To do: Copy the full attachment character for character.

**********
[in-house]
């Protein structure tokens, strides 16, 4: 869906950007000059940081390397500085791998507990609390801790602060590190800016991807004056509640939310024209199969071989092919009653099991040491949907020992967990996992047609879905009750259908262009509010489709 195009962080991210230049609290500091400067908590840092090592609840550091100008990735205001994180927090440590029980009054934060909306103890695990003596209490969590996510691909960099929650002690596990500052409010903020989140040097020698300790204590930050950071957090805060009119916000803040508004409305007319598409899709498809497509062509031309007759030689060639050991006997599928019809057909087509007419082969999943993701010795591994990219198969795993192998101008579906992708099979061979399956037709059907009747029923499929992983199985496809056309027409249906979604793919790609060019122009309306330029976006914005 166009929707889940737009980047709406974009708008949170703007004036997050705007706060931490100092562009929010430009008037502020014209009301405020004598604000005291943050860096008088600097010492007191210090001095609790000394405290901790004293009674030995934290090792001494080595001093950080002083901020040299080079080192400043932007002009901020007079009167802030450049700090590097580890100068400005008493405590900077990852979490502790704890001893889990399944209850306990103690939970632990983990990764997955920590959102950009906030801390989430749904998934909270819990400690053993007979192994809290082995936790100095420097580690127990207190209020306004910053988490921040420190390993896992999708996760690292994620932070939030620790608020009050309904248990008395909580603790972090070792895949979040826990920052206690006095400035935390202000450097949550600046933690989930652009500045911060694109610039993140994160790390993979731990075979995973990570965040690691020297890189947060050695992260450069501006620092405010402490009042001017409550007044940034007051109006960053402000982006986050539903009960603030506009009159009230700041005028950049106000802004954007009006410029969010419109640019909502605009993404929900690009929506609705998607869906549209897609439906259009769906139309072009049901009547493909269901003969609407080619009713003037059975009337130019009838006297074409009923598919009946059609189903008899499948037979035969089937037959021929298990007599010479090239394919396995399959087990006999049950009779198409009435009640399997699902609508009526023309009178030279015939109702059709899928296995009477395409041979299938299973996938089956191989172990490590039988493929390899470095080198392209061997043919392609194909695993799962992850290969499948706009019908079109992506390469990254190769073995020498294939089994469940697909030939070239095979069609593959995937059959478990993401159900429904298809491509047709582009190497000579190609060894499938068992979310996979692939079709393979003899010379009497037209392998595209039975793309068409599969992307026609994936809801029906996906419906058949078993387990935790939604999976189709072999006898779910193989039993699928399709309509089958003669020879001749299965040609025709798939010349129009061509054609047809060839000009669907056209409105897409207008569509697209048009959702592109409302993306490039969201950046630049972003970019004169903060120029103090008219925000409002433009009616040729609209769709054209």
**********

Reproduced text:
[in-house]
């Protein structure tokens, strides 16, 4: 869906950007000059940081390397500085791998507990609390801790602060590190800016991807004056509640939310024209199969071989092919009653099991040491949907020992967990996992047609879905009750259908262009509010489709 195009962080991210230049609290500091400067908590840092090592609840550091100008990735205001994180927090440590029980009054934060909306103890695990003596209490969590996510691909960099929650002690596990500052409010903020989140040097020698300790204590930050950071957090805060009119916000803040508004409305007319598409899709498809497509062509031309007759030689060639050991006997599928019809057909087509007419082969999943993701010795591994990219198969795993192998101008579906992708099979061979399956037709059907009747029923499929992983199985496809056309027409249906979604793919790609060019122009309306330029976006914005 166009929707889940737009980047709406974009708008949170703007004036997050705007706060931490100092562009929010430009008037502020014209009301405020004598604000005291943050860096008088600097010492007191210090001095609790000394405290901790004293009674030995934290090792001494080595001093950080002083901020040299080079080192400043932007002009901020007079009167802030450049700090590097580890100068400005008493405590900077990852979490502790704890001893889990399944209850306990103690939970632990983990990764997955920590959102950009906030801390989430749904998934909270819990400690053993007979192994809290082995936790100095420097580690127990207190209020306004910053988490921040420190390993896992999708996760690292994620932070939030620790608020009050309904248990008395909580603790972090070792895949979040826990920052206690006095400035935390202000450097949550600046933690989930652009500045911060694109610039993140994160790390993979731990075979995973990570965040690691020297890189947060050695992260450069501006620092405010402490009042001017409550007044940034007051109006960053402000982006986050539903009960603030506009009159009230700041005028950049106000802004954007009006410029969010419109640019909502605009993404929900690009929506609705998607869906549209897609439906259009769906139309072009049901009547493909269901003969609407080619009713003037059975009337130019009838006297074409009923598919009946059609189903008899499948037979035969089937037959021929298990007599010479090239394919396995399959087990006999049950009779198409009435009640399997699902609508009526023309009178030279015939109702059709899928296995009477395409041979299938299973996938089956191989172990490590039988493929390899470095080198392209061997043919392609194909695993799962992850290969499948706009019908079109992506390469990254190769073995020498294939089994469940697909030939070239095979069609593959995937059959478990993401159900429904298809491509047709582009190497000579190609060894499938068992979310996979692939079709393979003899010379009497037209392998595209039975793309068409599969992307026609994936809801029906996906419906058949078993387990935790939604999976189709072999006898779910193989039993699928399709309509089958003669020879001749299965040609025709798939010349129009061509054609047809060839000009669907056209409105897409207008569509697209048009959702592109409302993306490039969201950046630049972003970019004169903060120029103090008219925000409002433009009616040729609209769709054209």